The support along the way was also incredible, with runners joining in for short sections and people stopping to feed and hydrate us. Our thanks go to our friends from Wintergreen for providing us with chafe creams and massages, YMA security who played a big part not only on the day but with the design and planning of the journey, and EMT who kept us patched up and going.
So will we attempt this run again? Absolutely. We are looking forward to attempting the impossible in December, but with some changes. The run will be broken up over three days, with an average distance of 85 km per day, and we will run from Cape Agulhas to Cape Point.
Our aim, as always, is to create awareness for Back On Your Bike, the PinkDrive, the Chase Tanner Fund as well as inspire people. “To aim high and miss rather than aim low and hit.” - Eric Thomas
Photo credit: Blake Dyason
About the charities
South Africa’s best-loved breast cancer community carer, PinkDrive, is the indispensable, tangible breast cancer Public Benefit Organisation (PBO) powering South Africa’s first mobile PinkDrive Mammography Unit and PinkDrive Educational Unit through our country, driving home the fact that early detection saves lives.
PinkDrive currently runs two 'Pink' mobile breast check units, as well as three educational cars. Both units travel to semi-urban and urban areas around South Africa with the aim of enabling various disadvantaged communities access to education, physical examinations and how to do breast self-examination. The mobile screening unit successfully launched in the Western Cape in 2011 and operated through local clinics, community health centres and hospitals.
To date, it has provided 4,440 free mammograms, done 41,360 clinical breast examinations in community areas, and distributed 45,000 educational materials. Through the goodwill of many fortunate citizens and willing corporate businesses helping PinkDrive, they in turn are helping government to touch as many citizens as possible.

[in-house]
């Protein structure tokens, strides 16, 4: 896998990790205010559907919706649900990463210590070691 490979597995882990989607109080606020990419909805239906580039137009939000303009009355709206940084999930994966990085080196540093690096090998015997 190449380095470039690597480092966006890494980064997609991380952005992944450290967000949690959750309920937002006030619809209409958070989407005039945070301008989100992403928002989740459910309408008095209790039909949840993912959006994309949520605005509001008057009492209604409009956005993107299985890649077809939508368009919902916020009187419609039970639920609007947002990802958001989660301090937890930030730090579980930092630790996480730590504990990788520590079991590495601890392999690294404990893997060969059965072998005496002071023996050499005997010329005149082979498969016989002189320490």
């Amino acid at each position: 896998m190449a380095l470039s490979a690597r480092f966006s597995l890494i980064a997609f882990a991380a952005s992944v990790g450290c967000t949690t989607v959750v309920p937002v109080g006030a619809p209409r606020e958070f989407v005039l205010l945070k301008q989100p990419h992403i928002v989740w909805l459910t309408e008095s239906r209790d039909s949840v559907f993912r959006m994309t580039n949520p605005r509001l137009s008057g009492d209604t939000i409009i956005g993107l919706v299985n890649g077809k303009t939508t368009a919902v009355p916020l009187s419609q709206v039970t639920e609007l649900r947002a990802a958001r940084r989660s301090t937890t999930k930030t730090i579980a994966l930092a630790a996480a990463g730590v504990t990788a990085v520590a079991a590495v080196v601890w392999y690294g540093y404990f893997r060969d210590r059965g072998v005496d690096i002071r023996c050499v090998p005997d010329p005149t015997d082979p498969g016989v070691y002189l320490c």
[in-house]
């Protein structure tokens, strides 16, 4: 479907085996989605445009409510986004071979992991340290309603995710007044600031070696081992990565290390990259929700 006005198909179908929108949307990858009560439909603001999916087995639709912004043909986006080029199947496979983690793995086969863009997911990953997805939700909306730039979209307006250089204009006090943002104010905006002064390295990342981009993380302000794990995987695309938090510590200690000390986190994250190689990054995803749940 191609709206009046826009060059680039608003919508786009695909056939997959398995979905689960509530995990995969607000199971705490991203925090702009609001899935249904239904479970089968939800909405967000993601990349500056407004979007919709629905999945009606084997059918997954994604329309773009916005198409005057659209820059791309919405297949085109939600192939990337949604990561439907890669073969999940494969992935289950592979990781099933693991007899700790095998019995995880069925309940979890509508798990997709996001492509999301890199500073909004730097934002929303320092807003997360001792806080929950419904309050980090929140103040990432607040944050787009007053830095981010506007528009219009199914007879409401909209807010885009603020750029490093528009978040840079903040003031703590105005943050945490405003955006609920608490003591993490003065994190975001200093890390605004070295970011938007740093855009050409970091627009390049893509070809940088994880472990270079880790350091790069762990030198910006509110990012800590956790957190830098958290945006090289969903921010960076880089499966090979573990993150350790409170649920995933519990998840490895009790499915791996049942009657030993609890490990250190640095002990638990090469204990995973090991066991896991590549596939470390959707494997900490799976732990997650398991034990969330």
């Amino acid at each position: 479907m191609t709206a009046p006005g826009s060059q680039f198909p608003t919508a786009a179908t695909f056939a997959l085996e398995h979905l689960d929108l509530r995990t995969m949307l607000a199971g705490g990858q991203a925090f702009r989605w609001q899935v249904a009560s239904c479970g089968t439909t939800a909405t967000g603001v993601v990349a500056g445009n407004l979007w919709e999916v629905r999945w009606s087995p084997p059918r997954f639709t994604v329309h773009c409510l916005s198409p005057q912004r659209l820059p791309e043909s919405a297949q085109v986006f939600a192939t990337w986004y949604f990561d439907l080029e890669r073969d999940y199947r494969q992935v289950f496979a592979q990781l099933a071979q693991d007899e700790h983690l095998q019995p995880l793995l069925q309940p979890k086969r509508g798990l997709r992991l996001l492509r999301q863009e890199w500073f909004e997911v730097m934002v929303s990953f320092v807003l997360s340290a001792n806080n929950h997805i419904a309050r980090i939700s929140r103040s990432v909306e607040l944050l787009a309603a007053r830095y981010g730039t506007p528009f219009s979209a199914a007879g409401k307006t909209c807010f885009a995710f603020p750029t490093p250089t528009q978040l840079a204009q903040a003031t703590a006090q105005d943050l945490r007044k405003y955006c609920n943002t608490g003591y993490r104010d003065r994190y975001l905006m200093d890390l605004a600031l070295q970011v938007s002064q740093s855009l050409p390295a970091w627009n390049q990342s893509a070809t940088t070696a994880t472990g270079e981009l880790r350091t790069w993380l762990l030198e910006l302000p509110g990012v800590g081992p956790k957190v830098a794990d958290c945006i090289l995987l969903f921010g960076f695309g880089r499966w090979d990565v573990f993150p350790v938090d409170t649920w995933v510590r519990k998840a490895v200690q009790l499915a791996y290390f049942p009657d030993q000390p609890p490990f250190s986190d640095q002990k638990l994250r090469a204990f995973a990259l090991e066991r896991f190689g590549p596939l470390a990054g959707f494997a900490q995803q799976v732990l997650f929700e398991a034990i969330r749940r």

If you would like to find out more information about how you can support PinkDrive, visit www.pinkdrive.co.za
Back on your bike
On Thursday, 11 October 2012, the lives of Richard Holland and his family changed forever. Whilst training for an Ironman race, Rich was hit from behind by a car and sustained multiple life-threatening injuries, including a severe injury to his brain stem that resulted in an immediate coma. Rich was treated in Dubai, UAE, for several months and eventually repatriated to South Africa. Rich is now stable, living with his parents in Cape Town and receiving extensive neurological rehabilitation for his brain stem injury. He remains unable to move or talk and requires intensive medical supervision to care for him round the clock. After a severe brain injury, particularly to the brain stem that controls motor function, it is only possible to guess at the recovery time and the likely outcome. All that is certain is that recovery is a slow process and will take months and years, rather than weeks.
Back On Your Bike, an independent trust fund, has been established to assist Rich Holland and his family by raising money to cover his immediate and future medical care costs.
If you would like to donate to the fund or can assist in any way, visit http://backonyourbike.com
Chase Tanner was diagnosed with leukemia in September 2012. He underwent extreme doses of chemo and radiation, but despite his courage, determination and positivity in overcoming his illness, he passed away on 12 November 2013. Sjanine Tanner and her family will continue the Chase Tanner Fund and donate the money to another family, working through the Sunflower Fund, which is going through the same fight Chase and his family went through.
If you would like to contribute, visit www.sunflowerfund.org.za
If you would like to get involved and join the Point 2 Point run taking place in December this year, visit www.pointtwopoint.com for more information.